The LANCOM Management Cloud takes advantage of this and combines maximum versatility with easy handling. After logging into the cloud, users can set up a fully functional network in three steps from the dashboard – in exactly the reverse order of the classic network structure: Networks -> Locations -> Devices instead of Devices -> Locations -> Networks. So instead of teaching every network component where it is and which network it belongs to, we put the “cart before the horse”, so to speak, only that in the cloud-based world it is less pony and more Porsche: more reliable, more secure, and much faster.
A conventional network with, say, 100 clients and typically five network hardware components, a total of around 100 settings are necessary to set up the resulting network. And this is how it works with the cloud-based world of LANCOM:
Set basic specifications
An input dialog appears, which requests some basic information:
- The freely definable name of the network, such as “Sales”. If desired, a further description of the network, such as “Access to application A, B, but not C”.
- The IP address range, from which subnets are assigned to the individual sites.
- Then you have to set the size of the subnets for the networks at each site.
- With the next click, this network is activated for distribution to the different sites via VPN.
- By activating a VLAN ID, you enforce the clear virtual separation of the networks at the sites.
- You then assign a color to the network, which simplifies the subsequent setup.
Select path to the Internet
Finally, a click informs the network of the path it has to take to the Internet:
- directly, protected by a router or firewall,
- via the “headquarters”, which requires less hardware but can lead to high levels of data traffic and a loss of speed,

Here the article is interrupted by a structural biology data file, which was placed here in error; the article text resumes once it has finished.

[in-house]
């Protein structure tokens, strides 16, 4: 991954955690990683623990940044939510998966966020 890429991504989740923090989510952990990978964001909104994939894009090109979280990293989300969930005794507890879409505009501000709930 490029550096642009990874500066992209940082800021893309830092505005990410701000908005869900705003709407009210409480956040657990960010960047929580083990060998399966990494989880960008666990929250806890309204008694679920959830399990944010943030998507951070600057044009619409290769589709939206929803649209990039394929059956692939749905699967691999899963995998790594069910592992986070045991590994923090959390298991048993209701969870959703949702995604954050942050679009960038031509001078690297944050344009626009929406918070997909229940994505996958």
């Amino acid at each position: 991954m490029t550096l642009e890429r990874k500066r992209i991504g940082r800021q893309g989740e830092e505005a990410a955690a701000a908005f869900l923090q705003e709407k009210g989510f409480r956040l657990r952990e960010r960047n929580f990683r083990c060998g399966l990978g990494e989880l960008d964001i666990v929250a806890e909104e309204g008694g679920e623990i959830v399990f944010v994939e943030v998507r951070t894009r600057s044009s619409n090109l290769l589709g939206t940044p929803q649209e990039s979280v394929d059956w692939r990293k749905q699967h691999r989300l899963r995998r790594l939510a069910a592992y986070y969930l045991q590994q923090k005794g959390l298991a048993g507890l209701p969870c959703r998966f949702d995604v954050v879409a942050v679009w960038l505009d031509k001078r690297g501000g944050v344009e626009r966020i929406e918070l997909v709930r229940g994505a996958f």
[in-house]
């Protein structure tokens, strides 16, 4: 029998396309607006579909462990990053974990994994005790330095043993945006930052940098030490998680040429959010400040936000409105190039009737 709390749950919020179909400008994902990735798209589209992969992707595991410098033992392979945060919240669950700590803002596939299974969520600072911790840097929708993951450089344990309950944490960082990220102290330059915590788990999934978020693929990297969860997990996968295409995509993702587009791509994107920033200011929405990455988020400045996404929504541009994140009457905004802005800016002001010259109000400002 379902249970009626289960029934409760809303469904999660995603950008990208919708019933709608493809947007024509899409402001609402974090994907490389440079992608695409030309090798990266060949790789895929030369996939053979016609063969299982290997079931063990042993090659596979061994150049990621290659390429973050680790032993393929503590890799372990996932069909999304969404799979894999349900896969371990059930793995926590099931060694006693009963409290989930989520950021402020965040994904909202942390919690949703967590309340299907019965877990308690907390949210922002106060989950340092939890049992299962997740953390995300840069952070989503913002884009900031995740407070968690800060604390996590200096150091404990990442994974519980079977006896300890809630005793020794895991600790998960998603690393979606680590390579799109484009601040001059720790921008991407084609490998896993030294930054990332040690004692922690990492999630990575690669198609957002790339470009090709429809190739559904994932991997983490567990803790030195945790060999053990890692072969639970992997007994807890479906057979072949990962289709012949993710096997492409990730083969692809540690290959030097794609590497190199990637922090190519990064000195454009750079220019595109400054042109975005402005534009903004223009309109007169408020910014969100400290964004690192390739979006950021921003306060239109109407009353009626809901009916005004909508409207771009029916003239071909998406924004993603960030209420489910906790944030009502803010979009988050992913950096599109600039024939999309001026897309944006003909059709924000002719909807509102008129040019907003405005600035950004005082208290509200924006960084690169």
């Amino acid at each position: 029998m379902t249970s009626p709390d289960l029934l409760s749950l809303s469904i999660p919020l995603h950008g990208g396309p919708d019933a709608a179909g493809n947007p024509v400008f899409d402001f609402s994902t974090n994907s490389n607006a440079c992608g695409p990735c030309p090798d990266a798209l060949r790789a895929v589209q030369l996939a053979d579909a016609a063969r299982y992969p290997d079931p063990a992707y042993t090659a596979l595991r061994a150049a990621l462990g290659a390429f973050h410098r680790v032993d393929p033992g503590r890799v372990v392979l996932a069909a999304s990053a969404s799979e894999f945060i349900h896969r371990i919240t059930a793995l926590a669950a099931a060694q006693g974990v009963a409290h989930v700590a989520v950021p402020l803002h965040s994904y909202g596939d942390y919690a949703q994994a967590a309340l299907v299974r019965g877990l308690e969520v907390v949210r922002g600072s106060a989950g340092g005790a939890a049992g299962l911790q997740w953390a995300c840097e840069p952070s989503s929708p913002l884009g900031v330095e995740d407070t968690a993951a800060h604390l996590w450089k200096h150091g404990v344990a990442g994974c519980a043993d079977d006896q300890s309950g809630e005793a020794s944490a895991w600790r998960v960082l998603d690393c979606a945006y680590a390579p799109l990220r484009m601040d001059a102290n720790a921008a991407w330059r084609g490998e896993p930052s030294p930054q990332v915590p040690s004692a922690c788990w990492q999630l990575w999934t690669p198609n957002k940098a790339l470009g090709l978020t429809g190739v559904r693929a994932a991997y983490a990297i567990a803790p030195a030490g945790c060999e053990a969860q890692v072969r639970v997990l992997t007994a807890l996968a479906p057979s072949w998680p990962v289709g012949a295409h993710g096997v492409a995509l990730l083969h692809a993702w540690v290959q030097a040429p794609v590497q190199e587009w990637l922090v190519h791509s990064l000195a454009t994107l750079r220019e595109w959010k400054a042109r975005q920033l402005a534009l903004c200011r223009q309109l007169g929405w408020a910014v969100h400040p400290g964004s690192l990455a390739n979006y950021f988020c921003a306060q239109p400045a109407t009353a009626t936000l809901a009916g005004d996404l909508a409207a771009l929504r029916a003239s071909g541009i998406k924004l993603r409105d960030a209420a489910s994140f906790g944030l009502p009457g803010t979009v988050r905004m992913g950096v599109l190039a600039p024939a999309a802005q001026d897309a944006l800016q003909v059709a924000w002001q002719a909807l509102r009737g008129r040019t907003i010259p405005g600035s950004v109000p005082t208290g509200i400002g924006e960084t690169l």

- or via a security service provider such as Zscaler.
Set port assignment
Even before a single switch has taken up its work, the port assignments can be set now by using the templates available for each individual LANCOM switch model (8, 10, 26 port, etc.). This works like sharing Smarties: The colored “pills” are assigned to the relevant port symbol by dragging and dropping the colors assigned in the first step of the configuration.
Beyond these basic settings, networks can be more deeply configured for individual requirements—such as which Internet content or services are permitted and further security settings.
Assign networks to the associated locations
All it takes then to assign a networks to a site is a single click. Sheer genius: Once set up, networks can be used as “master networks” and rolled out to sites with a single click.
When setting up Wi-Fi networks and hotspots, it is worthwhile uploading the building floorplans at the same time. This helps with the planning of the optimal number and locations of the access points.
Determine the number and type of devices required
How many client PCs need to communicate with which servers? This pretty well decides the number and type of switches required. Depending on the requirements of the Wi-Fi networks or hotspots, a suitable number of Wi-Fi access points need to be lined up, while a router or firewall provides the connection to the Internet.
There are several options for integrating the devices into the LMC, all of which have one thing in common: They are quick and easy.
Add new devices via serial number and cloud PIN
An example: It is easy to integrate new components into the network using the “Add new device” tab, the serial number, and the cloud PIN. As soon as the on-site device is connected to the network and contacts the cloud, it is identified by the system and immediately receives the configuration intended for it. It is then monitored around the clock.
In the same way, an import list allows a whole bunch of devices to be paired to the cloud, or even on-site by scanning the QR code on the device via the smartphone camera.
Want to get started right away? Then take a look at our tutorials or use our info papers, white papers, and tech papers for more in-depth information:
You're already itching to get going, but you want another test run to confirm beforehand?
No problem. Simply register for the test system of the LANCOM Management Cloud and get your own impression!